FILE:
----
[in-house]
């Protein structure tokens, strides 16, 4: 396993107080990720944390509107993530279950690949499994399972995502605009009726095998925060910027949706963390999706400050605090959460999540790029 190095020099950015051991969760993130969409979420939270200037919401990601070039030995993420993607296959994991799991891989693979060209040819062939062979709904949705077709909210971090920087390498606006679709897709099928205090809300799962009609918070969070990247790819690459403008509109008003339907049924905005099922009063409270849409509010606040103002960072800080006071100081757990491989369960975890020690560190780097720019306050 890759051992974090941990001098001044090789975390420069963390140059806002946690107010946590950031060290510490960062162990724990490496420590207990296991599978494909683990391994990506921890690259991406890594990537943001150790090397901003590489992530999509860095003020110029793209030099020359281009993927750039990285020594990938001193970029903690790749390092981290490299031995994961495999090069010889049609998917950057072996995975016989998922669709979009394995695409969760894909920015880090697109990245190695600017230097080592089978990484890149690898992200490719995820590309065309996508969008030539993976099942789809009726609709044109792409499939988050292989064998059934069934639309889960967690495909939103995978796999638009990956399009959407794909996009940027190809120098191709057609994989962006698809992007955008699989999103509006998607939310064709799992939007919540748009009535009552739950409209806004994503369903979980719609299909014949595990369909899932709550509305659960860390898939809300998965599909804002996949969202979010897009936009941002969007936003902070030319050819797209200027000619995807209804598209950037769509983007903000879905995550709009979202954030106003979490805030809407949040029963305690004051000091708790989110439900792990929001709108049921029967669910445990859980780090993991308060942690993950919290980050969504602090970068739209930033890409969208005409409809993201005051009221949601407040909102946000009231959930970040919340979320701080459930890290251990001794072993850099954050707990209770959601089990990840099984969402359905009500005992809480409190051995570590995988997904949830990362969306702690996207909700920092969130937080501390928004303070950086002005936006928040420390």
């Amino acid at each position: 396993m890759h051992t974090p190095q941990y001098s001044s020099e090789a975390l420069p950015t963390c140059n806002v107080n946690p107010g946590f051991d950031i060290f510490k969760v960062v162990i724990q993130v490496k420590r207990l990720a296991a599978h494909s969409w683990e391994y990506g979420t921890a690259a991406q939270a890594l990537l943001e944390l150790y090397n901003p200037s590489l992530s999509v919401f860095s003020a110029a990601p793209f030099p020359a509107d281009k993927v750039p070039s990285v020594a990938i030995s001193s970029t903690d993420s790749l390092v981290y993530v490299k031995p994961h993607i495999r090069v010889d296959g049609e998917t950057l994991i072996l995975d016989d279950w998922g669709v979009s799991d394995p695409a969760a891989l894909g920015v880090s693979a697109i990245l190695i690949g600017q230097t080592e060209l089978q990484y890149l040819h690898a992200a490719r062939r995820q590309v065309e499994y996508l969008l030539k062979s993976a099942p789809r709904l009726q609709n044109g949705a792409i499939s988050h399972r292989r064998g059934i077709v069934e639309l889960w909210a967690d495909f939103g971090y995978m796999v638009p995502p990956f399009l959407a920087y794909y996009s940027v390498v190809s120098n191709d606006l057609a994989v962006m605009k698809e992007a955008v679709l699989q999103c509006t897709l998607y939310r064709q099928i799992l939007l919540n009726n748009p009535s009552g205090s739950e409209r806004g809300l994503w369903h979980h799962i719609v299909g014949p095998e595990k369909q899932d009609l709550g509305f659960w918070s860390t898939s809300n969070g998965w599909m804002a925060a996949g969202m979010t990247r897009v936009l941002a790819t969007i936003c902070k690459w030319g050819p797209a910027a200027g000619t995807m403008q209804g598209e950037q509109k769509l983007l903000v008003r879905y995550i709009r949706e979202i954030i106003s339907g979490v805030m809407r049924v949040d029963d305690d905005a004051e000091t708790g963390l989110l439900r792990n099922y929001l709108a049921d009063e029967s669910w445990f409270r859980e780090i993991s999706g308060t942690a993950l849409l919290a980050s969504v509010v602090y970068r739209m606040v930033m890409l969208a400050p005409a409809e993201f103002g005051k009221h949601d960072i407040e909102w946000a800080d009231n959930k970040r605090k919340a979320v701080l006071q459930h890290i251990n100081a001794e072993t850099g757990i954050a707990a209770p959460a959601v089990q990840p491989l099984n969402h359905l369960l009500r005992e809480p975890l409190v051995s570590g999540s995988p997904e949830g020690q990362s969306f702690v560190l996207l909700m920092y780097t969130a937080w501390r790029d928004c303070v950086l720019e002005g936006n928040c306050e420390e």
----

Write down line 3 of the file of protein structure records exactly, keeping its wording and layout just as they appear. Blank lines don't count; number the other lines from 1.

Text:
């Amino acid at each position: 396993m890759h051992t974090p190095q941990y001098s001044s020099e090789a975390l420069p950015t963390c140059n806002v107080n946690p107010g946590f051991d950031i060290f510490k969760v960062v162990i724990q993130v490496k420590r207990l990720a296991a599978h494909s969409w683990e391994y990506g979420t921890a690259a991406q939270a890594l990537l943001e944390l150790y090397n901003p200037s590489l992530s999509v919401f860095s003020a110029a990601p793209f030099p020359a509107d281009k993927v750039p070039s990285v020594a990938i030995s001193s970029t903690d993420s790749l390092v981290y993530v490299k031995p994961h993607i495999r090069v010889d296959g049609e998917t950057l994991i072996l995975d016989d279950w998922g669709v979009s799991d394995p695409a969760a891989l894909g920015v880090s693979a697109i990245l190695i690949g600017q230097t080592e060209l089978q990484y890149l040819h690898a992200a490719r062939r995820q590309v065309e499994y996508l969008l030539k062979s993976a099942p789809r709904l009726q609709n044109g949705a792409i499939s988050h399972r292989r064998g059934i077709v069934e639309l889960w909210a967690d495909f939103g971090y995978m796999v638009p995502p990956f399009l959407a920087y794909y996009s940027v390498v190809s120098n191709d606006l057609a994989v962006m605009k698809e992007a955008v679709l699989q999103c509006t897709l998607y939310r064709q099928i799992l939007l919540n009726n748009p009535s009552g205090s739950e409209r806004g809300l994503w369903h979980h799962i719609v299909g014949p095998e595990k369909q899932d009609l709550g509305f659960w918070s860390t898939s809300n969070g998965w599909m804002a925060a996949g969202m979010t990247r897009v936009l941002a790819t969007i936003c902070k690459w030319g050819p797209a910027a200027g000619t995807m403008q209804g598209e950037q509109k769509l983007l903000v008003r879905y995550i709009r949706e979202i954030i106003s339907g979490v805030m809407r049924v949040d029963d305690d905005a004051e000091t708790g963390l989110l439900r792990n099922y929001l709108a049921d009063e029967s669910w445990f409270r859980e780090i993991s999706g308060t942690a993950l849409l919290a980050s969504v509010v602090y970068r739209m606040v930033m890409l969208a400050p005409a409809e993201f103002g005051k009221h949601d960072i407040e909102w946000a800080d009231n959930k970040r605090k919340a979320v701080l006071q459930h890290i251990n100081a001794e072993t850099g757990i954050a707990a209770p959460a959601v089990q990840p491989l099984n969402h359905l369960l009500r005992e809480p975890l409190v051995s570590g999540s995988p997904e949830g020690q990362s969306f702690v560190l996207l909700m920092y780097t969130a937080w501390r790029d928004c303070v950086l720019e002005g936006n928040c306050e420390e």